The Journal of San Diego History
Summer 1980, Volume 26, Number 3
Thomas L. Scharf, Managing Editor

First Place Winner, General Division
San Diego History Center 1980 Institute of History

Images from the Article

With the American take-over of California in 1848, the United States government was forced to deal with Indians in California. The complete lack of Indian policy at this early stage is reflected in a letter from the Commissioner of Indian Affairs to the California Superintendent, Adam Johnson. In that April 14, 1849 communication the commissioner wrote that very little was known of the condition, population or situation of native Californians. Thus, “no specific instructions relative to them can be given at the present.”1 Superintendent Johnson was ordered to count, scrutinize and otherwise become knowledgeable of the various tribes so that in the future relations and treaties could be intelligently formalized.2

Following this faltering start, the early 1850s witnessed some efforts on the part of the federal government to aid, or at least placate, San Diego native Americans. Following months of bureaucratic manipulations and policy changes, the federal government, acting through the Interior Department, appointed three Indian agents for California in late 1850: Redick McKee, George W. Barbour and Dr. Oliver M. Wozencraft. By October 1850, Congress had failed to appropriate any money for the recently appointed agents, which in effect placed the status and authority of the agents in a state of limbo.3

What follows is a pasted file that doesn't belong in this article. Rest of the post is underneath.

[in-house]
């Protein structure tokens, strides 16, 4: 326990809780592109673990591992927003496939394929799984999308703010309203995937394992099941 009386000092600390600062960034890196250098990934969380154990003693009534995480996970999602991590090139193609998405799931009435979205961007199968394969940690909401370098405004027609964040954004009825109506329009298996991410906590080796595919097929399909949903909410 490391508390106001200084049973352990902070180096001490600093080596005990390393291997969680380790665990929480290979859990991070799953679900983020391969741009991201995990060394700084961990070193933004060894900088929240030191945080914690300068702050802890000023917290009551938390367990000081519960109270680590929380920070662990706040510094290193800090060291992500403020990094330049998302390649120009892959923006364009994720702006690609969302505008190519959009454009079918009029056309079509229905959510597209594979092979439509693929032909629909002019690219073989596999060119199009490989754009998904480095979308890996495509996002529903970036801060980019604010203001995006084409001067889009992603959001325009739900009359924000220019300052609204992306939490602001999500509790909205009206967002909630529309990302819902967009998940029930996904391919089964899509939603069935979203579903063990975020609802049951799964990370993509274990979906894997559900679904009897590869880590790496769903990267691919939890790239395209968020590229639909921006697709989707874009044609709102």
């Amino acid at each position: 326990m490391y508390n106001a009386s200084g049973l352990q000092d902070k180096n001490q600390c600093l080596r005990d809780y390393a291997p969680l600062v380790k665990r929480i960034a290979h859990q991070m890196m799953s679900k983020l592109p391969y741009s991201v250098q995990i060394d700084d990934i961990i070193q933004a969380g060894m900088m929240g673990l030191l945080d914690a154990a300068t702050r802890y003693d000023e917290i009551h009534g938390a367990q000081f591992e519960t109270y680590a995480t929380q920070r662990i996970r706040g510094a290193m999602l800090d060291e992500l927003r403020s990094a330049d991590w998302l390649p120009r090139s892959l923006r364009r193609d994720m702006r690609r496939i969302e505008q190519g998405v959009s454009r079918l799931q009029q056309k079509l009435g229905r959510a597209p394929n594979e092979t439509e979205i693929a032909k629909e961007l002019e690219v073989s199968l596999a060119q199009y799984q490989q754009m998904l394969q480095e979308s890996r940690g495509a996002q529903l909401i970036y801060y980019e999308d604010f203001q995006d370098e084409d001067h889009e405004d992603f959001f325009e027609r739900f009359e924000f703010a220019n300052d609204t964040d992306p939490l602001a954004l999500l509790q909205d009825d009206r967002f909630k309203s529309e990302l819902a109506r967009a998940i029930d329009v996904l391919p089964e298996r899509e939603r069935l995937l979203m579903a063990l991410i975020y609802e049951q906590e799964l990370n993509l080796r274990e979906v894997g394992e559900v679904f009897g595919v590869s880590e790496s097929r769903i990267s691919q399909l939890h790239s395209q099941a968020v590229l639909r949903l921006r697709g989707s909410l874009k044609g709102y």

Side-stepping Congressional processes, Interior Secretary A.H.H. Stuart suspended the three agents in late 1850 and instead named them as special treaty commissioners and awarded them a salary of $8.00 per day, plus expenses. Acting on these orders McKee, Barbour and Wozencraft left for California with rather ambiguous orders which included the authority to make treaties and generally be conciliatory to the Indians.4 Recent historians notwithstanding, the three commissioners were not vested with the power to deal with or resolve land cessions or the establishment of any reservations, nor were they given any monies or promises of monies which they could offer the natives.5

Realizing that they had very little to offer the Indians, the commissioners wrote to Luke Lea, Commissioner of Indian Affairs, inquiring into the matter of Indian land right recognition, hoping to receive permission to grant Indians specific lands. The letter was largely a moot and empty gesture; without waiting for a reply, which was never to come, the men began signing treaties on March 19, 1851 without any authority to cede land or to make monetary commitments.

As the treaty commissioners were slowly working their way southward toward San Diego, local native Americans were growing impatient with the seeming inaction of white government officials regarding a proper settlement of land rights. The only activity which local native Americans were aware of were the efforts of a local sheriff to tax them on the same basis as their white neighbors and increased loss of land to white squatters.